15 OCTOBER 1859, Page 4


Colonel Vincent Eyre, an officer who has seen much service in India, from the Affghan war to the late mutiny, has drawn up some well-con- sidered suggestions for . the future organization of the Indian army. After describing the regiments recently raised, and which have just been disbanded for insubordination, and after showing the difficulty of obtaining good recruits on the present system, especially on the spur of the moment, he says-

" The attention of British statesmen has of late been fairly aroused to the necessity of providing effectually for our home defences against the pos- sible dangers of invasion. During the perils that recently beset our Indian empire every available regiment was sent out, until England and her colonies were almost denuded of regular troops, and it was deemed expedient to raise several additional battalions (about twenty-four, I believe) for home service, to supply the deficiency until the pressure from without should cease.

"But as, by general consent, the safety of India demands the maintenance there of 60,000 to 80,000 European soldiers, whereof it is proposed that about one-third should be locals, there seems every chance of the aforesaid additional battalions being maintained as an integral part of the British army: They are at present, however, considered as temporary excre- scencies, under the designation of 2d battalions of certain regiments of the Line.'

"My proposal is to alter their constitution in such a manner as to dove- tail with our local force in India—or, to have in their . stead a certain number of permanent garrison battalions' expressly for home defence, and to raise a corresponding number of Indian battalions' expressly for local service in India,—the former to jet as recruiting depots for the latter. "The system of promotion by seniority should prevail in both these local services alike, and exchanges should be freely allowed between them under certain conditions—i.e., an individual attached to a home battalion might exchange with another in the corresponding Indian battalion, admits paribus. "Under this system the home battalions would be at once recruiting depbts and nurseries for our Indian regiments, and arks of refuge for our veteran heroes after the latter have undergone a sufficient quantum of ex-

posure and buffeting in India. By this reciprocity of interests both countries would be gainers. India would gain a constant succession of healthy young soldiers, ready disciplined and prepared to do credit to our country and ser- Nice in the East, while England would obtain for her own defence a constant supply of home-sick yet still efficient and valuable veterans experienced in war, with medals on their breasts and loyalty in their hearts, to stimulate their younger brethren and show how fields were won.' Each service would take a pride in and reflect a glory on the other ; the successes of either would be causes of triumph to both ; and thus would the army of India be indissolubly wedded to that of England by a never-failing bond of mutual interests and mutual regard. Thus, too, would the Indian local service again attract the better classes of recruits who now hold aloof, and would at once attain a locus standi sufficiently distinguished to inspire its own members with pride and the sister services with respect. "I see nothing in this scheme but what is practicable and advantageous to both countries and both services. The only difficulty will be perhaps in establishing the seniority system in the home battalionsL• but that ought not to be insuperable. Another difficulty may occur to our Indian statesmen as to the degree of control to be exercised by the local Government over the Indian battalions. In all matters of promotion and exchange the Horse Guards authorities (in concert with the Commander-in-Chief of India) must rule ; but in all other rerpects the local Government should have full con- trol.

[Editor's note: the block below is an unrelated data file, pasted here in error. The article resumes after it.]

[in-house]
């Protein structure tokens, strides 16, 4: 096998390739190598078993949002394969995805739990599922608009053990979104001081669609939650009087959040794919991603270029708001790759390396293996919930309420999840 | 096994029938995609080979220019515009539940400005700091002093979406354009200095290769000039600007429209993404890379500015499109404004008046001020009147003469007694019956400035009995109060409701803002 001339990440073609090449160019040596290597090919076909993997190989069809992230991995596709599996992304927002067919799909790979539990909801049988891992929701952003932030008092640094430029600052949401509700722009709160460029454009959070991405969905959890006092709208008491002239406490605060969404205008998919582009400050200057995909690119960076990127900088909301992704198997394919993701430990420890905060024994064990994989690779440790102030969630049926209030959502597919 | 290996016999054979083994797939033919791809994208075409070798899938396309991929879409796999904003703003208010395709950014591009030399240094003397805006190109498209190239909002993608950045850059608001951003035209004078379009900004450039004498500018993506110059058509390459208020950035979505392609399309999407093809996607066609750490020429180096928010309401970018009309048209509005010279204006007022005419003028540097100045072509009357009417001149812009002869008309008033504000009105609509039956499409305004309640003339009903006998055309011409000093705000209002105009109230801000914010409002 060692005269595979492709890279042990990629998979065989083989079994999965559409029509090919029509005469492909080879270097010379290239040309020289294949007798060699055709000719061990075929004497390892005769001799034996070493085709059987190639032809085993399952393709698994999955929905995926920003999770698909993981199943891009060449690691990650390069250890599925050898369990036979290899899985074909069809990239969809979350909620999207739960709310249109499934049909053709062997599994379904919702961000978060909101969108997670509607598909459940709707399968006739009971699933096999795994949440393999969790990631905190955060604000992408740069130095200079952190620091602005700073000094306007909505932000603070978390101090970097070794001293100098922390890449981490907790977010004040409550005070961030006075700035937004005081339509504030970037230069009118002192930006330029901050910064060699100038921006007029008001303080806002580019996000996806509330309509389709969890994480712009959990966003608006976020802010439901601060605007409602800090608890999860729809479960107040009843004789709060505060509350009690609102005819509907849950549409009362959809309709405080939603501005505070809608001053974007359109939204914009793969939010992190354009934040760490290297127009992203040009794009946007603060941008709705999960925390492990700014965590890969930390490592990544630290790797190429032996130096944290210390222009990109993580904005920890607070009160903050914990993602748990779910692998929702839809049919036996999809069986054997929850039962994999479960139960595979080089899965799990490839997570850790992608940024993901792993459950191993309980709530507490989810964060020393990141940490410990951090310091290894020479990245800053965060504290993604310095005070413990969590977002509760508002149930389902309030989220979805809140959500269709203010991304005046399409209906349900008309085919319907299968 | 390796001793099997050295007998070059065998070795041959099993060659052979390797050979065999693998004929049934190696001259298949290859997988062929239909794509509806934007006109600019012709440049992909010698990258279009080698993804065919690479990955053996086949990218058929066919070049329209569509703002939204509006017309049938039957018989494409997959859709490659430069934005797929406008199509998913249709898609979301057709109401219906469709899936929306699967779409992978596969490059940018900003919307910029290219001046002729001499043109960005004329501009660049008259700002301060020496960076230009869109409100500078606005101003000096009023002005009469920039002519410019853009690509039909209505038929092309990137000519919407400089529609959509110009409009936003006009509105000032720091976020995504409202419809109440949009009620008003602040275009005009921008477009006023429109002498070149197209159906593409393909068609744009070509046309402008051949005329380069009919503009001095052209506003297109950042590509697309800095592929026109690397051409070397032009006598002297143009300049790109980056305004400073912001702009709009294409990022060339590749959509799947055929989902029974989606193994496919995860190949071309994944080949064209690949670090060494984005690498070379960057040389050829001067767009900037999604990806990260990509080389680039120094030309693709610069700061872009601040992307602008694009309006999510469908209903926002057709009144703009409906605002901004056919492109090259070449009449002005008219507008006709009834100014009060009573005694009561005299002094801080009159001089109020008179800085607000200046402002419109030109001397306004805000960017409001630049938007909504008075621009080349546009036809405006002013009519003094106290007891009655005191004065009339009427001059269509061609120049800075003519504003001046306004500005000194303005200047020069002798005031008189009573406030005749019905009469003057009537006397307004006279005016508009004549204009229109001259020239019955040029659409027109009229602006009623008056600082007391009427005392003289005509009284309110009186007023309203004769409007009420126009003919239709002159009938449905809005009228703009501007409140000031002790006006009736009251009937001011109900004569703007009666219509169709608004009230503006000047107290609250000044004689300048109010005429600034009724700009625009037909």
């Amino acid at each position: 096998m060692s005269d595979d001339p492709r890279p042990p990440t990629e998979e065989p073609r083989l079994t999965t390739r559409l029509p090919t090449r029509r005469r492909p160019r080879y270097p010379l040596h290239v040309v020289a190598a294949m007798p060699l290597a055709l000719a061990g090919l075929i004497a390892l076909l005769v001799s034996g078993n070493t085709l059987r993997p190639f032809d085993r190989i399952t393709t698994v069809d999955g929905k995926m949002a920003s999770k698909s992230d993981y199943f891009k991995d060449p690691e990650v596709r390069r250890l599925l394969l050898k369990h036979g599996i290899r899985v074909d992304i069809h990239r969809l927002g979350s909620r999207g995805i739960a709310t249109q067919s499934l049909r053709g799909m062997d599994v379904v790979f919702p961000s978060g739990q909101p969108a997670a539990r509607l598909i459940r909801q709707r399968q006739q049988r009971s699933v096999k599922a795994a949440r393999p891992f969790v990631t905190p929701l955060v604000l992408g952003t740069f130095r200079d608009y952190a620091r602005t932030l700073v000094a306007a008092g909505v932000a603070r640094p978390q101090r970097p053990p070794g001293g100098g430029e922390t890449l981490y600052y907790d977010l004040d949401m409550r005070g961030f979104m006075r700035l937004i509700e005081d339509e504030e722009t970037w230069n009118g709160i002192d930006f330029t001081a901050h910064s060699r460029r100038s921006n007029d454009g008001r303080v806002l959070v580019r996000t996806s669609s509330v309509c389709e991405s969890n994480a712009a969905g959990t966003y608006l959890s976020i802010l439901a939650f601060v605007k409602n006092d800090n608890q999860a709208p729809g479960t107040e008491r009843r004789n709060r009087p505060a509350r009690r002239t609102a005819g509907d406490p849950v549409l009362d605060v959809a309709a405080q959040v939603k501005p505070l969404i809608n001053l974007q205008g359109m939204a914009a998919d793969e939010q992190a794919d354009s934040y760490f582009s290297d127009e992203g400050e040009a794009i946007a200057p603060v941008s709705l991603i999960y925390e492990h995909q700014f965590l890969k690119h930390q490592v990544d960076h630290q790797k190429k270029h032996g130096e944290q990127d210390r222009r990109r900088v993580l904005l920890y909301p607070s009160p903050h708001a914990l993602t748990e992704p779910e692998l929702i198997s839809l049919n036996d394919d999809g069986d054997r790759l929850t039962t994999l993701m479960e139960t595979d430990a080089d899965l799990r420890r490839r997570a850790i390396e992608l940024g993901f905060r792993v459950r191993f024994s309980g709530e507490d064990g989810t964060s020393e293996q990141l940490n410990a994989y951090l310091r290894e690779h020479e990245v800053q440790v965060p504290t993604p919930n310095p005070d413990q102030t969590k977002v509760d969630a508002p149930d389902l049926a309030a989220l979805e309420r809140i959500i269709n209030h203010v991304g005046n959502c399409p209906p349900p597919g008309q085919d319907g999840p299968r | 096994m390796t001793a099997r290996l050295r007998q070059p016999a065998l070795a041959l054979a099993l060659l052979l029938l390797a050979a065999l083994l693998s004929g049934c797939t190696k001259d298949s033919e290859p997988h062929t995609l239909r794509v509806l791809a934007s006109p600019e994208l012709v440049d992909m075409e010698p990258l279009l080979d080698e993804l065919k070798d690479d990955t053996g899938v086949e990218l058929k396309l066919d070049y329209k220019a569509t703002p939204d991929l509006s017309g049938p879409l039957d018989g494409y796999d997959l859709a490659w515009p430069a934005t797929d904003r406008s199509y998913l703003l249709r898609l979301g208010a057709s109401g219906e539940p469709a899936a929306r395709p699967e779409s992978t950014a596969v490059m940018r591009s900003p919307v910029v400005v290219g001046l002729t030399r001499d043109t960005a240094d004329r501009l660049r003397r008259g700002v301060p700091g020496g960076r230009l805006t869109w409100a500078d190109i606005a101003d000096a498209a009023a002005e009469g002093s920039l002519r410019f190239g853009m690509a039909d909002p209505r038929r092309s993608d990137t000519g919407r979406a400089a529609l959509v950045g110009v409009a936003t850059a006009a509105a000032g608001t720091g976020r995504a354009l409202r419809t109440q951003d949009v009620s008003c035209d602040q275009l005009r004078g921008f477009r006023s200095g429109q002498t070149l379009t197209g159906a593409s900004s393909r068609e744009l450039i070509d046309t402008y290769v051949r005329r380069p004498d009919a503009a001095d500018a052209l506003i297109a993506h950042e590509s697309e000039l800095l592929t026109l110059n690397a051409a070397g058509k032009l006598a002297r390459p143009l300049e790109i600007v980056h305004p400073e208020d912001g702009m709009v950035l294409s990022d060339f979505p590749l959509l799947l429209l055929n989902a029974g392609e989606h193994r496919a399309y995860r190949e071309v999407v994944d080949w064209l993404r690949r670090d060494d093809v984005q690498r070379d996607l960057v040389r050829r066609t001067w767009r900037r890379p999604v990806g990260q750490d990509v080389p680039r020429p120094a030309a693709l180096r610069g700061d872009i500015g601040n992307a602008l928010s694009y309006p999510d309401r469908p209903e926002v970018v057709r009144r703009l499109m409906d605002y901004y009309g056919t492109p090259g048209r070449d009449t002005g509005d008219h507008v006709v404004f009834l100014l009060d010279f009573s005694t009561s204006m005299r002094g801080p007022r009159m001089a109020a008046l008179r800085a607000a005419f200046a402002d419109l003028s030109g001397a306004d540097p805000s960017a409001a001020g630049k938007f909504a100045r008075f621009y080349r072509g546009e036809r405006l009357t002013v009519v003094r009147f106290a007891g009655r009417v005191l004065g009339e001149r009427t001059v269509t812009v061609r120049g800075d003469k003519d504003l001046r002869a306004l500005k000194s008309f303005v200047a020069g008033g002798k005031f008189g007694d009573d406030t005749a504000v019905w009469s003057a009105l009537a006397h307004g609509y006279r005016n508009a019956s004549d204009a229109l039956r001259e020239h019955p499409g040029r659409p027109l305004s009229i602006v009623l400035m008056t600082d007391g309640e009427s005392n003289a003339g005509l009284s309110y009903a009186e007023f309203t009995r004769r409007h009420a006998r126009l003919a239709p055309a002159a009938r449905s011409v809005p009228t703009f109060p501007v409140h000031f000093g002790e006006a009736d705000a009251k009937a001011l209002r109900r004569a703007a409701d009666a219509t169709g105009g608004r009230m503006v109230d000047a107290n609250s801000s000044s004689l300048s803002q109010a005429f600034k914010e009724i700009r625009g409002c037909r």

"It can scarcely be needful to point out the manifest advantages that would be secured for the mother country by maintaining a permanent local force for her home defence. It might be made to consist almost wholly of veterans who have already seen service abroad, and who have thus esta- blished some claims to comparative tranquillity at home. Such a body of men and officers, in case of any real emergency, would, from their expe- rience in war, be found fit guardians of their native land, and would inspire in all around that calm and happy confidence which is so often the prophetic harbinger of victory. " Should any such plan as that now proposed be adopted, all available officers of the Indian army should be at once sent to England to assist in raising and instructing the new Indian battalions. "A modification of the same plan might be applied to meet the require- ments of local Cavalry. With respect to the Artillery, no change from the present system seems requisite, as no difficulty has yet been esperienoed in procuring good recruits ; and, as the seniority system prevails in the Royal Artillery the same as in the Indian, there would be no real difficulty in intro- ducing a system of exchange from one service to the other."